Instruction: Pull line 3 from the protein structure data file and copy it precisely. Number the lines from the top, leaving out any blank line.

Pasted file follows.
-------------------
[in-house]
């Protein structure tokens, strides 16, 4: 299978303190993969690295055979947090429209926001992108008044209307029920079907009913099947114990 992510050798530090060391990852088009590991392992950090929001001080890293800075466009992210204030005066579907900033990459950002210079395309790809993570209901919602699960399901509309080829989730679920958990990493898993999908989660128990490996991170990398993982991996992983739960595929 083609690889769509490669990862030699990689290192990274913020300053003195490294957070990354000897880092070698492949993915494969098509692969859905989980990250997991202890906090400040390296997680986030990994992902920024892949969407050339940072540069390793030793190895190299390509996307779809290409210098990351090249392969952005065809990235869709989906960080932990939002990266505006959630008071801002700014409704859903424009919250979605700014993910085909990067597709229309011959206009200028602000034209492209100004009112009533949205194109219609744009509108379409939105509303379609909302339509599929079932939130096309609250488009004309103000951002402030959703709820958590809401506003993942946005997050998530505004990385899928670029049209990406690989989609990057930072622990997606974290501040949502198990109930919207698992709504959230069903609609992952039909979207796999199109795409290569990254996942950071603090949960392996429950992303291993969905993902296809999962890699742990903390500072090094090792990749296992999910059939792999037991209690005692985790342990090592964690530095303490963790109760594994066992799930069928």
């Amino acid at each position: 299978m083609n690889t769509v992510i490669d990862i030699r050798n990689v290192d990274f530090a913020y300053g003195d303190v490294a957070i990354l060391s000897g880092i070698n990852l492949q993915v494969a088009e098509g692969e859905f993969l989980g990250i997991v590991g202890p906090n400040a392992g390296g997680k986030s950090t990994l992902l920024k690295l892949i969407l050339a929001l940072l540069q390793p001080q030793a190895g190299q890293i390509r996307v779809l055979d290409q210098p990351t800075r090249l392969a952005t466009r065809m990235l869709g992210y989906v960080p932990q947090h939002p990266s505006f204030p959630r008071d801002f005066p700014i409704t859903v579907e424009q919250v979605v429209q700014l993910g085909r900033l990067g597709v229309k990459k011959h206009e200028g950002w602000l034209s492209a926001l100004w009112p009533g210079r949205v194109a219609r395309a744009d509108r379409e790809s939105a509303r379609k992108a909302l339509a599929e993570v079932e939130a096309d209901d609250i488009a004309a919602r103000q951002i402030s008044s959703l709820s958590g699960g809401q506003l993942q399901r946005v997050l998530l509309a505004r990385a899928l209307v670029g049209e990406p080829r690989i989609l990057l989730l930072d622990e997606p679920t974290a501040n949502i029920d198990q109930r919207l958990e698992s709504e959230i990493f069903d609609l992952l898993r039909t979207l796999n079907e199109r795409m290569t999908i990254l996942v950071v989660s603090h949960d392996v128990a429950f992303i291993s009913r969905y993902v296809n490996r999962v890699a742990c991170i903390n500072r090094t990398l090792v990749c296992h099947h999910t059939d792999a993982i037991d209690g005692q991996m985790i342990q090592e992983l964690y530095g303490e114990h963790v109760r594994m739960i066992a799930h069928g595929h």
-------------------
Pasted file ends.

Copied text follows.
């Amino acid at each position: 299978m083609n690889t769509v992510i490669d990862i030699r050798n990689v290192d990274f530090a913020y300053g003195d303190v490294a957070i990354l060391s000897g880092i070698n990852l492949q993915v494969a088009e098509g692969e859905f993969l989980g990250i997991v590991g202890p906090n400040a392992g390296g997680k986030s950090t990994l992902l920024k690295l892949i969407l050339a929001l940072l540069q390793p001080q030793a190895g190299q890293i390509r996307v779809l055979d290409q210098p990351t800075r090249l392969a952005t466009r065809m990235l869709g992210y989906v960080p932990q947090h939002p990266s505006f204030p959630r008071d801002f005066p700014i409704t859903v579907e424009q919250v979605v429209q700014l993910g085909r900033l990067g597709v229309k990459k011959h206009e200028g950002w602000l034209s492209a926001l100004w009112p009533g210079r949205v194109a219609r395309a744009d509108r379409e790809s939105a509303r379609k992108a909302l339509a599929e993570v079932e939130a096309d209901d609250i488009a004309a919602r103000q951002i402030s008044s959703l709820s958590g699960g809401q506003l993942q399901r946005v997050l998530l509309a505004r990385a899928l209307v670029g049209e990406p080829r690989i989609l990057l989730l930072d622990e997606p679920t974290a501040n949502i029920d198990q109930r919207l958990e698992s709504e959230i990493f069903d609609l992952l898993r039909t979207l796999n079907e199109r795409m290569t999908i990254l996942v950071v989660s603090h949960d392996v128990a429950f992303i291993s009913r969905y993902v296809n490996r999962v890699a742990c991170i903390n500072r090094t990398l090792v990749c296992h099947h999910t059939d792999a993982i037991d209690g005692q991996m985790i342990q090592e992983l964690y530095g303490e114990h963790v109760r594994m739960i066992a799930h069928g595929h």